August Thalheimer

From Wikipedia, the free encyclopedia
Jump to navigation Jump to search

August Thalheimer (18 March 1884 – 19 September 1948) was a German Marxist activist and theoretician.

Early life[edit]

He was born in 1884 in Affaltrach, now called Obersulm, Württemberg, Germany.

Political career[edit]

He was a member of the German Social Democratic Party prior to the First World War. He edited Volksfreund, one of the party newspapers, and from, he 1916 worked on Spartakusbriefe, the official paper of the Independent Social Democratic Party (USPD). Thalheimer became a founder member of the Communist Party of Germany (KPD), and he was recognised as its main theorist. He edited Rote Fahne and the manuscripts that Franz Mehring left unpublished at his death.

Thalheimer was part of the local government in Württemberg serving as Minister of Finance during the crisis of 1923. He and Heinrich Brandler were blamed for the consequences and summoned to Moscow in 1924. There, he worked for the Comintern and the Marx-Engels Institute. In 1927, Thalheimer gave a series of lectures at the Moscow Sun Yat-sen University that were then published as a textbook in philosophy (the English translation appeared as Introduction to Dialectical Materialism, New York, 1936). He also worked with Bukharin on the draft programme of the Comintern. Unease with the leadership of Ernst Thälmann made him return to the KPD in Germany in 1928. However, a year later, he and Brandler were expelled from the KPD and they went on to form the Communist Party Opposition (KPO).[1]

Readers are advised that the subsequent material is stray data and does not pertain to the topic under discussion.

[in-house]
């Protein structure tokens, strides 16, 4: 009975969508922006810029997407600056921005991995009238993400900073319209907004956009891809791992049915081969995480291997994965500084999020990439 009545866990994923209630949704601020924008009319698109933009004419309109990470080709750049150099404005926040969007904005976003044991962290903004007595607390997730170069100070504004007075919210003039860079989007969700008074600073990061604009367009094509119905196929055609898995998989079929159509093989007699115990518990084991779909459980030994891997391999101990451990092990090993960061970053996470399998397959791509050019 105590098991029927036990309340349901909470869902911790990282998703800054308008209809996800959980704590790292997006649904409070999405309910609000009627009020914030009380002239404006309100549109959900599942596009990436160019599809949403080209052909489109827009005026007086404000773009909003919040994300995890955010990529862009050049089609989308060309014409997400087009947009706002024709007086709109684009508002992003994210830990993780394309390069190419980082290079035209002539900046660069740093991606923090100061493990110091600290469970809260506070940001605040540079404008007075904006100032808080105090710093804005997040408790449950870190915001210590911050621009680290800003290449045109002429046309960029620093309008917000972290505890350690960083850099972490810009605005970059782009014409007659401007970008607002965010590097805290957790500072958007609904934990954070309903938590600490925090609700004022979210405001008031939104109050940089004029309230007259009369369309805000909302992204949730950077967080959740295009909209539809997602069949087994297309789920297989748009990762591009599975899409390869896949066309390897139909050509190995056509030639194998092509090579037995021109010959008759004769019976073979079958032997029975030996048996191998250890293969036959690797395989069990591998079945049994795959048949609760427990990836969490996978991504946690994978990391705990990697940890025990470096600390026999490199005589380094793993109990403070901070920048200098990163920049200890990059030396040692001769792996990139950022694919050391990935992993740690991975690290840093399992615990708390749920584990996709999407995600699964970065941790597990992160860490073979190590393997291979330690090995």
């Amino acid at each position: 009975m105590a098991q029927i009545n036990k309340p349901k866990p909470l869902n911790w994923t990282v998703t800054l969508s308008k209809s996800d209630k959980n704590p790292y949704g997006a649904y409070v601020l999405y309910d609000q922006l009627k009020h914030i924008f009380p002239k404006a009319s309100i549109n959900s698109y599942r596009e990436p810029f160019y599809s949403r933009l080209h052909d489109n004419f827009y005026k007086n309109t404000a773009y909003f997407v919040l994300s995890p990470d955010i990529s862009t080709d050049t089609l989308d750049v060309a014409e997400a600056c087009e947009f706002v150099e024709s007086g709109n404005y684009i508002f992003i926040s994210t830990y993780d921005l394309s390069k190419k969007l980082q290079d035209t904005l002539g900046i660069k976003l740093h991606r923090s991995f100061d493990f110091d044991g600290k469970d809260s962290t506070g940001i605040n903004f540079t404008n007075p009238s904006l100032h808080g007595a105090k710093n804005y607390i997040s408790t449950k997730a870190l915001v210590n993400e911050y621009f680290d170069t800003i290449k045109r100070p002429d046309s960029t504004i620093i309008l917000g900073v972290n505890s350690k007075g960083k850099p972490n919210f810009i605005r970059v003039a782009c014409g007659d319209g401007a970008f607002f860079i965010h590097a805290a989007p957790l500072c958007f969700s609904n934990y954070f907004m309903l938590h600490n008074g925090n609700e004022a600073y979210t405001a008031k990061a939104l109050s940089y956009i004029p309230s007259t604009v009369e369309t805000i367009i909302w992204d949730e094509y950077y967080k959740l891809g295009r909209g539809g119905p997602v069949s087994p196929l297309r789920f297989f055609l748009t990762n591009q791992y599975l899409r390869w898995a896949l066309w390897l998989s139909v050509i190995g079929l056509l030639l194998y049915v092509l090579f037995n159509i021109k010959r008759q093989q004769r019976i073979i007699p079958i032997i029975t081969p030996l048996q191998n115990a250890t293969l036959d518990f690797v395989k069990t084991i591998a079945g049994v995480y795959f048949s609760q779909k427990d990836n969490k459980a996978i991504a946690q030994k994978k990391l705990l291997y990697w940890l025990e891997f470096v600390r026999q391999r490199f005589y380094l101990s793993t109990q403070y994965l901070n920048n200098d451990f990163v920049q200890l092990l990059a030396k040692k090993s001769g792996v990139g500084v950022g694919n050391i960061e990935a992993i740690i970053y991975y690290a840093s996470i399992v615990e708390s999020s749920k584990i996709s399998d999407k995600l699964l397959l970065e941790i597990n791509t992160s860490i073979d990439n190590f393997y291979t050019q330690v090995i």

The KPO criticised the foreign policy of the Soviet Union but not its domestic policies. Thalheimer stated: "We do not want to draw the conclusion that as the politics of the Comintern are wrong, it must follow that the politics of Russia are also wrong". (Gegen den Strom, 4/1931) Thalheimer supported/both forced collectivisation and Stakhanovism.

Thalheimer went into exile in Paris from 1932.

Beginning at the start of 1935 Thalheimer began writing a regular column on international news for Workers Age, the official newspaper of the Communist Party of the USA (Opposition), headed by Jay Lovestone.[2]

Thalheimer went to Barcelona, Spain, in 1936. Here he became involved in an argument with Andrés Nin over the Workers' Party of Marxist Unification's (POUM) condemnation of the first Moscow Trial. He soon returned to France again to work with the KPO in exile. In July 1937, ehen six members of the KPO in Barcelona were arrested by the Stalinists, he issued a joint statement with Brandler:

"We take upon ourselves any political and personal guarantee for our arrested comrades. They are anti-Fascists and revolutionaries, incapable of any action that could be construed as high treason to the Spanish Revolution."

Death[edit]

In 1940, after the German conquest of France, Thalheimer fled to Cuba. He died in Havana in 1948.

Works[edit]

References[edit]

  1. ^ On his heterodox interpretation of Marxism, see Theodor Bergmann: August Thalheimer - ein kommunistischer Ketzer. Zu seinem 60. Todestag, in: Jahrbuch für Forschungen zur Geschichte der Arbeiterbewegung, No. III/2008.
  2. ^ "August Thalheimer Joins Workers Age Staff," Workers Age, vol. 3, no. 21 (December 1, 1934), pg. 8.

Sources[edit]

External links[edit]